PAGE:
SSM Health St. Mary’s Hospital-Janesville medical workers speak with a local resident suffering from possible COVID-19 symptoms during a drive-thru COVID-19 screening at the hospital in 2020. The city of Janesville bought $600,000 in medical surge tents in case local hospitals became overwhelmed with the number of inpatients sick with COVID-19. Hospitals never reached surges in cases that required use of standby tents, but the city plans to keep the tents for emergency use if needed for a pandemic or other disaster.


So far, Rock County has not seen a catastrophic COVID-19 infection outbreak—at least not one that overwhelmed hospitals and required emergency pop-up medical tents to house overflow patients.

That might make the city of Janesville’s 2020 purchase of two hospital surge shelter sets a $600,000 gamble that never paid off.

Yet as public health officials report that Rock County communities continue to sink deeper into a growing flood of new COVID-19 infections, one city official said he doesn’t regret his support last year for buying two pricey tent systems to alleviate possible emergency room surges the pandemic could have brought to Mercyhealth and St. Mary’s hospitals in Janesville.

Janesville Fire Chief Ernie Rhodes told The Gazette that the city intends to continue to own and keep two five-cell tent sets that can be used for surges in medical cases or other purposes. Rhodes recommended buying the tents last year. He said the intent was to give both Janesville hospitals space for an additional 50 beds if a spike in COVID-19 cases overwhelmed one or both the hospital’s emergency and intensive-care units and could one day be used for such a purpose.

“We don’t have a huge, built-in surge capacity here. Not a lot of hospitals anywhere have a huge surge capacity in the number of 50 beds. It’s very much more limited than that,” Rhodes said.

His comments come as Rock County this week edged into the highest category state and federal health authorities use to characterize the probable COVID-19 infection rate. State Department of Health Services data shows the county has seen a significant uptick in the past few weeks in likely cases of COVID-19, a trend officials say is likely tied to a rise in the delta variant.

The state data shows Rock County has seen more than a doubling of COVID-19 cases per week since mid-July, and last week, the county recommended people return to wearing masks inside public spaces.

Nearly 58% of eligible residents in the county are fully vaccinated against COVID-19. The county has seen a noticeable uptick in the number of people now hospitalized with COVID-19 infection significant, with the number rising from nine to 19 over the past few weeks.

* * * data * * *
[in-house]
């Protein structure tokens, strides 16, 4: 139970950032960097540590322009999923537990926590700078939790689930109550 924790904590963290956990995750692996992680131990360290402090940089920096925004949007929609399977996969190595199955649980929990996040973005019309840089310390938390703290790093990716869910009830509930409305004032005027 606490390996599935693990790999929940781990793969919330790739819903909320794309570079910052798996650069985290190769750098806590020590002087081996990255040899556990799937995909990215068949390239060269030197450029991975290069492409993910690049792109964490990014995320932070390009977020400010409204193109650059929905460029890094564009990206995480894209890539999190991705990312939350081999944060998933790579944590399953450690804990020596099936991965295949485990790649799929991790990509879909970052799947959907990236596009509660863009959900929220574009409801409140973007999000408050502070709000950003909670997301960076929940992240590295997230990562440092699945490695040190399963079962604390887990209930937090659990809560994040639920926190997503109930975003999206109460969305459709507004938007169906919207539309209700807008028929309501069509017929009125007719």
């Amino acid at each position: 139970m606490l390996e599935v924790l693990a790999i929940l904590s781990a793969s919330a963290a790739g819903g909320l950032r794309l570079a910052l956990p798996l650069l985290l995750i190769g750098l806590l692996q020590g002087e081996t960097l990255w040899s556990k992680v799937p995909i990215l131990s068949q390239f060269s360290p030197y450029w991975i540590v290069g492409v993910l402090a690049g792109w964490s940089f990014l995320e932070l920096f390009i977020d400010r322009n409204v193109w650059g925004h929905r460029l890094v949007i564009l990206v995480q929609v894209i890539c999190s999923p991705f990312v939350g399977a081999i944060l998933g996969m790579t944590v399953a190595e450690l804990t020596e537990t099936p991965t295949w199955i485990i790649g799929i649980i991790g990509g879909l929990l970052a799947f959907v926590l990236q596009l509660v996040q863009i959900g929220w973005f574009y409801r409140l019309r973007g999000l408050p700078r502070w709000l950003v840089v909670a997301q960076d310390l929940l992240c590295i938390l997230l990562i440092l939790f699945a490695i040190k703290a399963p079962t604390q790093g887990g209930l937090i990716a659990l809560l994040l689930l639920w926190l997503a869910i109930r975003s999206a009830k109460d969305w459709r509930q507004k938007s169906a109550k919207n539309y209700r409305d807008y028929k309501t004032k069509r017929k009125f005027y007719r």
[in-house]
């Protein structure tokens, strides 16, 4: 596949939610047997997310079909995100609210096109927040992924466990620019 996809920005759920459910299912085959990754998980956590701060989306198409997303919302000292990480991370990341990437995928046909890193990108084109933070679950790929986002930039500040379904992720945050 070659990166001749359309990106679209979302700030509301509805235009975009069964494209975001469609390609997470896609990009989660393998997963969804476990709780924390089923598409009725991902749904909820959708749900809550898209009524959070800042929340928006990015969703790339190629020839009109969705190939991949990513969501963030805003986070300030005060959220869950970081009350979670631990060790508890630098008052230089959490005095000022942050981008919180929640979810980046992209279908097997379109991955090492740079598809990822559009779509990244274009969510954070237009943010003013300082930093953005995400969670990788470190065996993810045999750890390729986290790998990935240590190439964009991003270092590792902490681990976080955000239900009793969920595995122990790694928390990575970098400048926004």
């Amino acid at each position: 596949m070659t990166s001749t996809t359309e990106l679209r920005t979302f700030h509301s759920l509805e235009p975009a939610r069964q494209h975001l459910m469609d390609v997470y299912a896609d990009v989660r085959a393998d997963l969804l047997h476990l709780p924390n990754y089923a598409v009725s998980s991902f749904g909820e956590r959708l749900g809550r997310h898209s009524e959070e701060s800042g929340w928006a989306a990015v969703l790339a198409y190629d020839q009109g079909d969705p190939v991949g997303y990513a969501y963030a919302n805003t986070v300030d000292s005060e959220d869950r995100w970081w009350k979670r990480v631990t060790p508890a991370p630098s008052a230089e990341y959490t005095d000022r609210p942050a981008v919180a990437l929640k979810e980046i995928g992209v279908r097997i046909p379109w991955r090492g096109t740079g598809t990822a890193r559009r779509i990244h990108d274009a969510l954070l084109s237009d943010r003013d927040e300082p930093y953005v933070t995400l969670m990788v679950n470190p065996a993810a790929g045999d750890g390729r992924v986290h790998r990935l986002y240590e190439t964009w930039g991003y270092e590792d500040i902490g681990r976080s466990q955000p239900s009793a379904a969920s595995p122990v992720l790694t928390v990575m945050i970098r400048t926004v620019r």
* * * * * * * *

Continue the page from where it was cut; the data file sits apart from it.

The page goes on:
This week marks the highest number of hospitalizations for COVID-19 since May, and the state has upgraded Rock County’s status to “high” and growing in both overall cases and COVID-19-like symptoms reported to doctors.

The city since buying the tents last year has constructed and field-tested the tents, but they’ve been on standby since the city deployed them a handful of times last year to provide base operations for testing officials and the U.S. Army National Guard at mobile COVID-19 testing sites in Rock County.

Rhodes said the tents are being stored in canvas and metal containers at a “city location” and are ready for use if necessary.

Rhodes said the two tent sets—each a five-cell, walled system designed with enough space to socially distance or isolate COVID-19 patients and medical staff—could serve in myriad other types of local emergency responses.

Earlier this week, a resident at a local listening session U.S. Rep. Bryan Steil held here complained in a public comment about the city buying $600,000 in hospital surge tents during the COVID-19 lockdown last year that it ultimately has not used.

Rhodes, who plans to leave the Janesville Fire Department later this month to take a new job in his home state of Missouri, has a background in local emergency management. He said he believes the city made the right choice to buy surge shelters, even if there hasn’t been a surge in people hospitalized with COVID-19 that would necessitate the shelters’ use at local hospitals.

“If somebody says we never needed the tents, they’re wrong. We did need them, because it (COVID-19) was coming. And guess what? We’re still in the middle of this (pandemic),” Rhodes said. “We still need to have the tents, we need to have them on the ready. And now, we’re always going to have them.”

Rhodes said the city would have no reason to return the equipment because it has already been paid for through a federal reimbursement for COVID-19 preparedness. Retaining the equipment gives the city flexibility to run various emergency operations—pandemic related or non-pandemic related, Rhodes said.

Rhodes offered other hypothetical uses for such tent equipment, including the threat of an occasional Wisconsin ice storm that can temporarily knock out local power—including to facilities with vulnerable populations such as nursing homes.

“The tent packages include air conditioning, or we can (use the packages to) heat the wing of the nursing home or provide them with power. Then those people don’t have to evacuate,” Rhodes said.

Rhodes said in a widespread regional disaster or during a statewide disease outbreak, cities might not be able to purely rely on state or federal equipment such as surge tents to show up where or when they’re needed.


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